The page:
Script: Cavan Scott
Pencils: Scot Eaton
Inks: Norm Rapmund
Colors: Andrew Dalhouse
Letters: Rob Leigh
Cover: Haare Andrews
Editor: Katie Kubert
I had no idea what to expect for this issue, and it's supposed to be a lead-in to the movie, so I approached it as a completely elseworld story. This Hawkman looked almost nothing like the Hawkmen we've had in the past, so I expected a lot of changes. However, Cavan Scott has written Hawkman and Hawkwoman before, and he has been "loyal" to the basic idea of Hawkman. He picked up very nicely (DC Love is a Battlefield, 2021) where Robert Venditti left off so I wasn't TOO worried.
1. The story.
The story started out simply enough and I enjoyed seeing another version of my favorite Hawk villain, the Gentleman Ghost. It got a bit convoluted and left me with a lot of questions towards the end. That's what any good comic book does to get us to pick up the next issue, but since this is a sort of one-shot, I'm wondering if any of these questions are going to be answered. We've had a lot of stories lately where things were just thrown out there and never followed up, and that's the feeling I got reading this issue. I sincerely hope it proves me wrong. There were references to the Justice Society, Doctor Fate, and the Intergang, which will be in the movie, so we'll see where this goes. Hopefully, Hawkman will appear in the following one-shots for Cyclone, Atom Smasher, and Doctor Fate so we can see where this is going. I really don't want to pay $18 for three digital issues that may or may not have Hawkman in them, but DC has left me so starved for Hawkman, I guess I'll have to.
I think Cavan Scott gets Hawkman. I love it when Hawkman says things like, "The sky is MINE." Hawkman is the premier aerial fighter in the DC Universe, so I enjoy seeing any kind of reference to that. We saw the Stonechat Museum in St. Roch, Carter Hall's status as a world-famous archaeologist, his instant costume change with his chest medallion, the mention of the Nth Metal keeping him warm, his metal control of his mace, and the strange ability of the Nth metal to affect ghosts or spirits. Hawkman is referred to as the leader of the Justice Society and he appears to have some sort of friendship with Kent Nelson aka Doctor Fate. I'm really looking forward to seeing the two heroes interact with each other in the movie, so this seemed to set that up a teeny tiny bit. The only thing that seemed off was Carter's disinterest in the exhibition at the museum. He has a deep love for history and no one knows history more than Carter ("living historical document of the universe") so I would think he would love being at such a rare event. Since the beginning of Venditti's run, Hawkman's desire to avoid killing and save as many lives as he can was also apparent. In the movie trailer, Hawkman says, “In this world, there are heroes and there are villains. Heroes don't kill people." This story seems to be trying to set up that line of thinking as well. Overall, I enjoyed this Hawkman. I want more.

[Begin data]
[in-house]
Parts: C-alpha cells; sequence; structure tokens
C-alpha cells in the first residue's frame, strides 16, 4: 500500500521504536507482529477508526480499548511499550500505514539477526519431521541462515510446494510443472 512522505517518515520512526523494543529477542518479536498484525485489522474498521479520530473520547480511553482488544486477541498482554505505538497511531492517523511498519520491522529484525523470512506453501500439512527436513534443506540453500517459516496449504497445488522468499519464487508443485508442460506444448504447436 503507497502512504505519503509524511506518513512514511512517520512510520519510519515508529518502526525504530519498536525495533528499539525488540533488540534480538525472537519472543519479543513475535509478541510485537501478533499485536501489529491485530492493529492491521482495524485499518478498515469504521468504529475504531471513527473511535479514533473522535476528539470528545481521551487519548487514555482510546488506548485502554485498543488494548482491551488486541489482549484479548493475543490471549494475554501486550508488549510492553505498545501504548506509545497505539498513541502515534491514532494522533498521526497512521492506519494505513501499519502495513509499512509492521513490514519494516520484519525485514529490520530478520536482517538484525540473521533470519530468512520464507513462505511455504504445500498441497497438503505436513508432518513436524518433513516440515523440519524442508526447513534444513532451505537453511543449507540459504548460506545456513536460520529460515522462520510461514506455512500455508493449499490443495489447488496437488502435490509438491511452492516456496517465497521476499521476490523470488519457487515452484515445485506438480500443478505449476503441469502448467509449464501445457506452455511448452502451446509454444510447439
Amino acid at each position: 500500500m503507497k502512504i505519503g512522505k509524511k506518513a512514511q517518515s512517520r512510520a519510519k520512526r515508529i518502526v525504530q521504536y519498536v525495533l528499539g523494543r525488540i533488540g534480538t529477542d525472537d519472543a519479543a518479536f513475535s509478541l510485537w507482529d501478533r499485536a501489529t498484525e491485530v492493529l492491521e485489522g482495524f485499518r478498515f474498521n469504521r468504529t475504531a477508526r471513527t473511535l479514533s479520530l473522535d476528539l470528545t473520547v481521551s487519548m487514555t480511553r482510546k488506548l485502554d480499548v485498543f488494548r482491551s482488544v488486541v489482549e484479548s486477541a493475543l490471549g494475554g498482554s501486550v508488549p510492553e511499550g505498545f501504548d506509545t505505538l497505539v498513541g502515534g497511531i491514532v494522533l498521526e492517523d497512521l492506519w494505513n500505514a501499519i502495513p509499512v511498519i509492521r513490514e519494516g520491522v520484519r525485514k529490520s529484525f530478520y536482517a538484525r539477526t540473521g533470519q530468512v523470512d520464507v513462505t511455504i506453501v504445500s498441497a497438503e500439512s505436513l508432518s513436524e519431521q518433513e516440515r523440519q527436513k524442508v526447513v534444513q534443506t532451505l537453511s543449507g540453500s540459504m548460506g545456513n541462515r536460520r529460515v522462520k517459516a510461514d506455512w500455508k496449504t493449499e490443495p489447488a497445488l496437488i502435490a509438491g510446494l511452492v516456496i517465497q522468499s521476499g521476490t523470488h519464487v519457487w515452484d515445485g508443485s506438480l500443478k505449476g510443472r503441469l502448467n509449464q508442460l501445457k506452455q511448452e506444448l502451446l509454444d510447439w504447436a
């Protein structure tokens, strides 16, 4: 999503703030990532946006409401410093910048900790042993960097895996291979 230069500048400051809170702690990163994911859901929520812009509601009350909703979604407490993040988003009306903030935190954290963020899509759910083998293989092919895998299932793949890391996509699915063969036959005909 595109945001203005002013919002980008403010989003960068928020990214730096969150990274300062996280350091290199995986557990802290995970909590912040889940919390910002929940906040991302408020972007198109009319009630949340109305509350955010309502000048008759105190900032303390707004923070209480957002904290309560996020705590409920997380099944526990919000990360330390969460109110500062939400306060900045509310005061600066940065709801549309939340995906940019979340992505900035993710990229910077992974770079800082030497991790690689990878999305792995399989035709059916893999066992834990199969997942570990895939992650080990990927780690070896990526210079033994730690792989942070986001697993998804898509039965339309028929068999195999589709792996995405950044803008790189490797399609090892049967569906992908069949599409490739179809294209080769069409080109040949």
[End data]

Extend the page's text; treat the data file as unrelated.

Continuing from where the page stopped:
3. Jim Craddock (Gentleman Ghost)
The Gentleman Ghost is my favorite Hawkman villain, so I'm glad to see him make an appearance, although he seems to be one-and-done in this issue. I would love to see a Hawkman movie with the Gentleman Ghost, Shadow Thief, and Lion Mane teaming up to bring down Hawkman. GG can be an absolutely terrifying villain if done right, and I hope he comes back in a future story with a more classic look and better control of his powers.
4. Giant Hawk
The giant Hawk creature reminded me of the Hawk avatar from the 90s series, so the story left me wondering if there is some sort of connection there. A reference to a Destroyer reminded me of Venditti's Lord of the Void. I wonder if this universe's LotV is still planning to take over the universe. The reference to Hawkman being the death of his plans could be a setup for a future Hawkman/Hawkwoman movie. That would be really, really cool.
5. The Art
Scot Eaton has done a Hawkman issue in the past (Hawkman Vol. 4 No. 19, November 2003, a Hawkman-Black Adam confrontation story no less) and he didn't let us down here. Yes, this Hawkman looks completely different and it takes some getting used to, but there's no denying that Eaton draws a great Hawkman. Norm Rapmund (his 6th Hawkman issue if I remember correctly) is also great for the character. I always judge a character by his wings, and Eaton-Rapmund do it very well. Andrew Dalhouse's colors were good. This Hawkman has a lot of red, and that could have been distracting, but Dalhouse toned it down a bit, which was a plus. I don't really care for Hawkman's wings being red and gold, but maybe it'll grow on me. My only complaint would be the lettering. The Gentleman Ghost's lines were very hard to read. It was completely different, but it reminded me of that awful Batman Who Laugh's red on black. There's gotta be a way to do ghost-talk without making it a chore to read.
I enjoyed the issue more than I thought I would and the references connecting Hawkman to past versions made me smile. Hawkman has a rich history and any time the writer connects us to that past is a good thing. Without that, this Hawkman would have been a completely new and unfamiliar character, leaving us old-timers with no reason to want to follow this version any further. But I think Scott captured the essence of the hero very well. I wish DC would give him a Hawkman/Hawkwoman series instead of a one-shot or mini-run. I think he could do amazing things with the character.
Did this comic give me hope for the movie? I will admit I have more interest in the movie now than before I read it. So I guess it's mission accomplished.